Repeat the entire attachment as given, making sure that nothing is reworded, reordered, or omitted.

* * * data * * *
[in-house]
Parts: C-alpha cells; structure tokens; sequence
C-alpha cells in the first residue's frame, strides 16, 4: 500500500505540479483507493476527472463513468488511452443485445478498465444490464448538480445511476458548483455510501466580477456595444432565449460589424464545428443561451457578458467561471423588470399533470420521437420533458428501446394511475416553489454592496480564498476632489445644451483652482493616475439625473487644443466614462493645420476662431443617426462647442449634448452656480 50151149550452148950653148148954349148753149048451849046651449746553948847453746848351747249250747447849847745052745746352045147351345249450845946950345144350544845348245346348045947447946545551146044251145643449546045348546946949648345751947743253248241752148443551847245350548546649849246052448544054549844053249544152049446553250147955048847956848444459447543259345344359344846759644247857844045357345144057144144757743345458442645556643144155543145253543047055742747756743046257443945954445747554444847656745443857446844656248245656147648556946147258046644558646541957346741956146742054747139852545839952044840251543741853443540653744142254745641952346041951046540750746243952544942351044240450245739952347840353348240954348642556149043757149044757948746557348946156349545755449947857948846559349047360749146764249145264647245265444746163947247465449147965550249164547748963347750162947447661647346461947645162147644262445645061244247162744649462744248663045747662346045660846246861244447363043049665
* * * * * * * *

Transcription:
[in-house]
Parts: C-alpha cells; structure tokens; sequence
C-alpha cells in the first residue's frame, strides 16, 4: 500500500505540479483507493476527472463513468488511452443485445478498465444490464448538480445511476458548483455510501466580477456595444432565449460589424464545428443561451457578458467561471423588470399533470420521437420533458428501446394511475416553489454592496480564498476632489445644451483652482493616475439625473487644443466614462493645420476662431443617426462647442449634448452656480 50151149550452148950653148148954349148753149048451849046651449746553948847453746848351747249250747447849847745052745746352045147351345249450845946950345144350544845348245346348045947447946545551146044251145643449546045348546946949648345751947743253248241752148443551847245350548546649849246052448544054549844053249544152049446553250147955048847956848444459447543259345344359344846759644247857844045357345144057144144757743345458442645556643144155543145253543047055742747756743046257443945954445747554444847656745443857446844656248245656147648556946147258046644558646541957346741956146742054747139852545839952044840251543741853443540653744142254745641952346041951046540750746243952544942351044240450245739952347840353348240954348642556149043757149044757948746557348946156349545755449947857948846559349047360749146764249145264647245265444746163947247465449147965550249164547748963347750162947447661647346461947645162147644262445645061244247162744649462744248663045747662346045660846246861244447363043049665